In No. 76-1535, the plaintiff's class of employees and defendant unions appeal by permission of this court under 28 U.S.C. § 1292(b) from the interlocutory order determining liability in favor of the plaintiffs below and against the unions. The employees urge that the district court erred in not also finding that the collective bargaining agreement unfairly discriminated against these employees, while the unions assert that it was error to hold the unions liable for false statements in the absence of prejudicial effect upon the ultimate outcome of the ratification ballot.
We affirm the district court's finding that the seniority differences do not violate the duty of fair representation,*fn3 and we reverse the finding that the union is liable for false statements to these employees under the facts of this case.*fn4 We also affirm the finding of no liability with respect to TWA.
In February 1964, TWA entered into a contract with the National Aeronautics and Space Administration (NASA) to provide base support services at the Kennedy Space Center in Merritt Island, Florida. At the time, TWA had a collective bargaining agreement with the IAM*fn5 covering many employees throughout the TWA system in the aircraft industry. In early 1964, after ratification of the main collective bargaining agreement for TWA employees but before TWA's operations commenced at the Space Center, TWA and the IAM entered into a supplemental agreement applicable only to the TWA employees at the Kennedy Space Center. These employees were subject to the same series of collective bargaining agreements in 1964, 1966 and 1970, applicable to other IAM members throughout the TWA system, except as modified by supplemental agreements.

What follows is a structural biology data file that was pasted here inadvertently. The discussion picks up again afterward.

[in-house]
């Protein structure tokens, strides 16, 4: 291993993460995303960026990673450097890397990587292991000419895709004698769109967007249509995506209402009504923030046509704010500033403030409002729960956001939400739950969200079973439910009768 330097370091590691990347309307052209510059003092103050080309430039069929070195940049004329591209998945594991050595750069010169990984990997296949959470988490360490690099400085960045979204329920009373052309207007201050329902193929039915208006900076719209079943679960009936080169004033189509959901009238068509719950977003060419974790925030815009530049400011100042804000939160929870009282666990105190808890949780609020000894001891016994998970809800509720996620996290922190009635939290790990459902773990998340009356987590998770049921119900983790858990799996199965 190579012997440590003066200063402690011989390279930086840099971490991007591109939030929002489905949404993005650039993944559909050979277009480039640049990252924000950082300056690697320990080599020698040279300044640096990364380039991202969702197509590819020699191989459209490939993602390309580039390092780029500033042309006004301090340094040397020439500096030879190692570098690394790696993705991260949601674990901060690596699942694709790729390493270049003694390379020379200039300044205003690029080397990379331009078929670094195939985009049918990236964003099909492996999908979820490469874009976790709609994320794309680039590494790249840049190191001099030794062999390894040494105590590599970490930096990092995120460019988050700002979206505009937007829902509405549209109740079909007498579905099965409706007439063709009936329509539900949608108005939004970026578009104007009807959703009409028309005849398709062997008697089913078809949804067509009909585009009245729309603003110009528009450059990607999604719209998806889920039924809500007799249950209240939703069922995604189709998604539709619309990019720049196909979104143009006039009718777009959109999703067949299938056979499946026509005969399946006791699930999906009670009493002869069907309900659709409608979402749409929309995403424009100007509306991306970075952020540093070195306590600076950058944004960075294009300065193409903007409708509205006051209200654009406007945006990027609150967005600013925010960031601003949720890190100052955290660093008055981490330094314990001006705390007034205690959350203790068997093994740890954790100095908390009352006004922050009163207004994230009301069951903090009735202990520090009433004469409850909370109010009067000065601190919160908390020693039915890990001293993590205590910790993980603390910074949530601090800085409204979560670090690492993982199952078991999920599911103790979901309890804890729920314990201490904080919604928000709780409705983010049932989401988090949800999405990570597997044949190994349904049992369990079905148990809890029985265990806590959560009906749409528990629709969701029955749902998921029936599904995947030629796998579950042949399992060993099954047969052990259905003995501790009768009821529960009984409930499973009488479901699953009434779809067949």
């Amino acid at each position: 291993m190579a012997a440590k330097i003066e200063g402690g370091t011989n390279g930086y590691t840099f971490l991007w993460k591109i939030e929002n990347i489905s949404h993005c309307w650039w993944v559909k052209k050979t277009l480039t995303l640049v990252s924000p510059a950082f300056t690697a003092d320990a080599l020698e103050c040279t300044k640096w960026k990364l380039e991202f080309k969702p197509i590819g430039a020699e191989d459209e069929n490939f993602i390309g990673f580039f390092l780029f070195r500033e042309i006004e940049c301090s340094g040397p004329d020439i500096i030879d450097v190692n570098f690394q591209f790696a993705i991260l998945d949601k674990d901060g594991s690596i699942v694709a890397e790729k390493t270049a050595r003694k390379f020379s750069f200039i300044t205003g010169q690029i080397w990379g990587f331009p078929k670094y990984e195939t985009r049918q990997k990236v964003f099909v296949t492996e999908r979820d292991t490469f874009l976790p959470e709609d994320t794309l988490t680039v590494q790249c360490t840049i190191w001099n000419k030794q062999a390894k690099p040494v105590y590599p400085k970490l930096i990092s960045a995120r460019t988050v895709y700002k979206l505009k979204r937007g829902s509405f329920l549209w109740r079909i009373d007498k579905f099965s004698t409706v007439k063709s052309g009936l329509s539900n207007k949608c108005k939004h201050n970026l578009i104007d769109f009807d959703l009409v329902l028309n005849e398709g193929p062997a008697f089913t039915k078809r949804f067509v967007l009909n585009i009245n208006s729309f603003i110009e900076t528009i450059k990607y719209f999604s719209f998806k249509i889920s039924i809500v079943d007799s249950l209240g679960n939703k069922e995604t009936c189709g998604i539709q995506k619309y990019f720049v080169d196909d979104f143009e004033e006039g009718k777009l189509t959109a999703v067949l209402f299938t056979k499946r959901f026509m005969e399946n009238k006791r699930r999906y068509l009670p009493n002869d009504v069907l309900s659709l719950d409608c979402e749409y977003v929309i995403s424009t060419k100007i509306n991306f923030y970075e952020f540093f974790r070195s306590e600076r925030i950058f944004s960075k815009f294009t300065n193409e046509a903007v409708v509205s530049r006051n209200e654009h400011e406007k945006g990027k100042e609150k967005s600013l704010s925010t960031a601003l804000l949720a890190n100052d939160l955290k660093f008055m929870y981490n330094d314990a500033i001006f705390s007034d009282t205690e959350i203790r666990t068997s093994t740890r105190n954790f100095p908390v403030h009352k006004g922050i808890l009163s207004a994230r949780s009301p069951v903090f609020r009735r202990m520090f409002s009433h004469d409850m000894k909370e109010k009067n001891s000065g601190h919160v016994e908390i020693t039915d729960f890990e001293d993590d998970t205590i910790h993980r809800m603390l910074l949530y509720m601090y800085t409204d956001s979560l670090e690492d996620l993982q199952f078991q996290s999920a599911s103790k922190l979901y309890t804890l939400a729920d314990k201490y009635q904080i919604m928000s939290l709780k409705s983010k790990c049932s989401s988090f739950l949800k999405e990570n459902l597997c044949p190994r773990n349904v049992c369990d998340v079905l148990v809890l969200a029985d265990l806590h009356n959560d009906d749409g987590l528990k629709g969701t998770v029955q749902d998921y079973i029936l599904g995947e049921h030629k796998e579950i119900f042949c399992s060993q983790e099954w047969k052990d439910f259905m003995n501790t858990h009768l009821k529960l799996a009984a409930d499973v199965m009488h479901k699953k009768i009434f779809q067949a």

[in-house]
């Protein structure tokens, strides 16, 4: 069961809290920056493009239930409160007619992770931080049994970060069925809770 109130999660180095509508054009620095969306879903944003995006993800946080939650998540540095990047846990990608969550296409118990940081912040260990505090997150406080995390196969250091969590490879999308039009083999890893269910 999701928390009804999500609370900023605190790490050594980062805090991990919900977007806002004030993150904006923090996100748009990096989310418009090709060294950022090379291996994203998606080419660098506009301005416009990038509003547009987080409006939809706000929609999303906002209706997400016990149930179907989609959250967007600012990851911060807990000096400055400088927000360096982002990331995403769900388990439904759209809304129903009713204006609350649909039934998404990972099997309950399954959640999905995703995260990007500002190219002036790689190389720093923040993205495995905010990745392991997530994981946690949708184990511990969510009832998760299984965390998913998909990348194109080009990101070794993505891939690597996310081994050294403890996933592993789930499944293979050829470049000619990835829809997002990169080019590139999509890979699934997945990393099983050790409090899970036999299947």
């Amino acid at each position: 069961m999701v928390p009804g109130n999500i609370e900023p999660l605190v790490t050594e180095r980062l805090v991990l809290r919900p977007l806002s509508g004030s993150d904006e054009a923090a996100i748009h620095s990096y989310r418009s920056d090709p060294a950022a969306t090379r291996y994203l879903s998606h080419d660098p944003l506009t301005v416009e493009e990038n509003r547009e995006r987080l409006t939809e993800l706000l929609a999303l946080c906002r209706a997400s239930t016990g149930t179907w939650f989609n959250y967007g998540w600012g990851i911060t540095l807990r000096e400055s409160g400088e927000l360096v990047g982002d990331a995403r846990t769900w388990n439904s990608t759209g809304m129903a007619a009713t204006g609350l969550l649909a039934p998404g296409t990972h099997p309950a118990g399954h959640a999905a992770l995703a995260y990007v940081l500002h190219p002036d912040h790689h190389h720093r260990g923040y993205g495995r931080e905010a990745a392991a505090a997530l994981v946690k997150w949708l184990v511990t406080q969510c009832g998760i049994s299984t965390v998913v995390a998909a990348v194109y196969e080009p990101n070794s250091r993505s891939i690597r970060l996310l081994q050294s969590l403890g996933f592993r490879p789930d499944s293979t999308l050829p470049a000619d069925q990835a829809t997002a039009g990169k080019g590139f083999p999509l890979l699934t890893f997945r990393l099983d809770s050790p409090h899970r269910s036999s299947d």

In the job classifications relevant to this action, the TWA-IAM agreement generally applied to personnel maintaining and servicing aircraft in TWA's facilities at major American airports and at the central maintenance base in Kansas City. The Kennedy Space Center employees of TWA were a small minority of the employees in TWA's national "system."
Throughout the rest of the TWA system, employees represented by IAM accrued "system seniority" since at least 1960. Generally, system seniority recognizes seniority rights which accrue from the date of entering a job classification on a regular assignment. Employees in a given job classification are ranked on a national system seniority roster based upon their length of time in the classification, regardless of the TWA location at which they work. An employee with greater system seniority who faces furlough (layoff) may displace an employee with lesser seniority in the same job classification anywhere in the TWA system. An employee with greater seniority has the right to a "preference bid" for transfer to other jobs in the same classification where vacancies exist.